AZEEM Rafiq’s autobiography went on sale late last week in which he discusses the highs and lows of his more than two decades in Barnsley as well as his experiences of racism in cricket.

The 33-year-old’s revelations of institutional racism in the game and Yorkshire CCC led to sanctions against the club, a major change in staff, official apologies and various investigations and hearings.

The book is called ‘It’s Not Banter, It’s Racism: What cricket’s dirty secret reveals about society’.

In it, Rafiq describes email threats to trash Lundwood Post Office which he had owned, people racially abusing him in the fish and chip shop he owned in Barnsley town centre, in the street or in supermarkets, as well figures standing outside his family home at night. There was also a police investigation into someone defecating in their garden.

The family eventually left in 2022 after more than two decades in the town. 

Rafiq told the Chronicle: “That is one of the things that hurts the most. My life was in Barnsley and we grew up in an amazing neighbourhood. I have good memories.

“But I came over last summer, went into town and got racially abused. The second day someone tried to start a fight with me.

“I have lost a lot of friends but, if they have a problem with me speaking out against racism, that’s on them.

“I can’t see a situation where I live back there.

“My son is buried there so I will go to the grave.”

In the book, Rafiq describes spending his first ten years in Pakistan, the son of a successful businessman, and living a ‘very privileged life’.    

He says the family had to leave after witnessing a drive-by shooting then one of his father’s business partners was killed.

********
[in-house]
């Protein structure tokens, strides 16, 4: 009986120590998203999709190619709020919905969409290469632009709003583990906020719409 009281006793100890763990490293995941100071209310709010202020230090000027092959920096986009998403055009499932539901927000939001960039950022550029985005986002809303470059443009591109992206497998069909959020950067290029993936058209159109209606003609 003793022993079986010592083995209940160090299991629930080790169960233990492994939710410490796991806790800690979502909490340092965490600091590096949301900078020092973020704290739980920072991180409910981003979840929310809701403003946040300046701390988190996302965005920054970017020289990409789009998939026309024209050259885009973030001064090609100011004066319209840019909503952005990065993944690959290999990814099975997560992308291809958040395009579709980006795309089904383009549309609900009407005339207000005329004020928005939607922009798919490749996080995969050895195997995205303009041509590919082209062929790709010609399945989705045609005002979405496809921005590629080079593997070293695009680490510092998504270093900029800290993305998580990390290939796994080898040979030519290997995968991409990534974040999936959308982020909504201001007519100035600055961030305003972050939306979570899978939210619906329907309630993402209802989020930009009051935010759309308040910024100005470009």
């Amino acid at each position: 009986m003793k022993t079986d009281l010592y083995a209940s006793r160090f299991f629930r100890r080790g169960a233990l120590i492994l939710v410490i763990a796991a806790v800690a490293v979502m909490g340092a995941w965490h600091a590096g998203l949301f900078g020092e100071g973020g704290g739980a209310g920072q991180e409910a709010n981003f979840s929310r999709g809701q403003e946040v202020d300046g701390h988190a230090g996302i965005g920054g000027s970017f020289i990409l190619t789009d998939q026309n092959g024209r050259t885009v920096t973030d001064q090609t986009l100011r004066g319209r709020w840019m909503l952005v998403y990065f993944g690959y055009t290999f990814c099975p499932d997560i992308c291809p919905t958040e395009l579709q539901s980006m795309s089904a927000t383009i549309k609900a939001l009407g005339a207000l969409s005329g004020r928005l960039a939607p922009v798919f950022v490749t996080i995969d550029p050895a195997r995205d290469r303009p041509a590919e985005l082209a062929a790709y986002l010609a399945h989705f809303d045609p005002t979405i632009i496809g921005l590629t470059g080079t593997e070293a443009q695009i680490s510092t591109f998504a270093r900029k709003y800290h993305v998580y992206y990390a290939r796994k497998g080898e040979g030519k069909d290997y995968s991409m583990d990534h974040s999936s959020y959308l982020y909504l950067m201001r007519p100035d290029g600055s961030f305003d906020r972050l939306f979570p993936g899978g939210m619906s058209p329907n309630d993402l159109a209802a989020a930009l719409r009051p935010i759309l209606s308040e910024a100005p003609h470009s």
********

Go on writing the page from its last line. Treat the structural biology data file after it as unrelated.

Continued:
They eventually applied for asylum in England and were in a hotel waiting to be processed when the 9/11 attacks took place, which he says increased anti-Muslim sentiment in the country. 

They were moved to a house in Gawber Road, Barnsley and Rafiq describes it as a ‘really lovely area’ where they received a warm welcome. 

But his father later felt he had to trim his beard to stop people calling him ‘Bin Laden’ while a brick was thrown through the window of his grandmother’s bedroom - in an incident he suspects was racially motivated. 

His parents wanted to leave the country but Azeem - who had thrived at Barnsley Cricket Club - was accepted into Yorkshire CCC’s academy, so they stayed. 

He made a huge rise, winning BBC Young Sports Personality of the Year, captaining England at youth level and breaking into the Yorkshire first team as a teenager - being picked up for games by fellow Barnsley man Darren Gough - then being the club’s youngest and first British Asian captain. 

But he outlines the racism he was subjected to throughout his time at Yorkshire, and mental health issues which led to him considering suicide multiple times including on the balcony of his flat in Barnsley. 

He also discusses the heartbreaking drive from Headingley to Barnsley Hospital after learning during a match that he and his wife had lost their baby son Alyaan in 2018. 

He offers an apology for anti-Semitic comments he made on social media. 

Rafiq now lives in Dubai. He has been working as a public speaker, recently launched a podcast about cricket and has worked for Arab News covering the Twenty20 World Cup in the USA.

“I love cricket.

“The podcast is a way to re-own my place in the game.

“I won’t lose my love of the game because of racism. Cricket has given me scars but I love it.

“I played a game at the Hay Festival which put a massive smile on my face and it hasn’t gone away.”

On the process of writing the book, he said: “It’s been really difficult. It has taken two-and-a-half years.

“There have been delays but they have been helpful because I’ve had some time to heal and embrace my purpose which is to help make cricket a game for everyone.

“I am really happy with what I ended up writing.”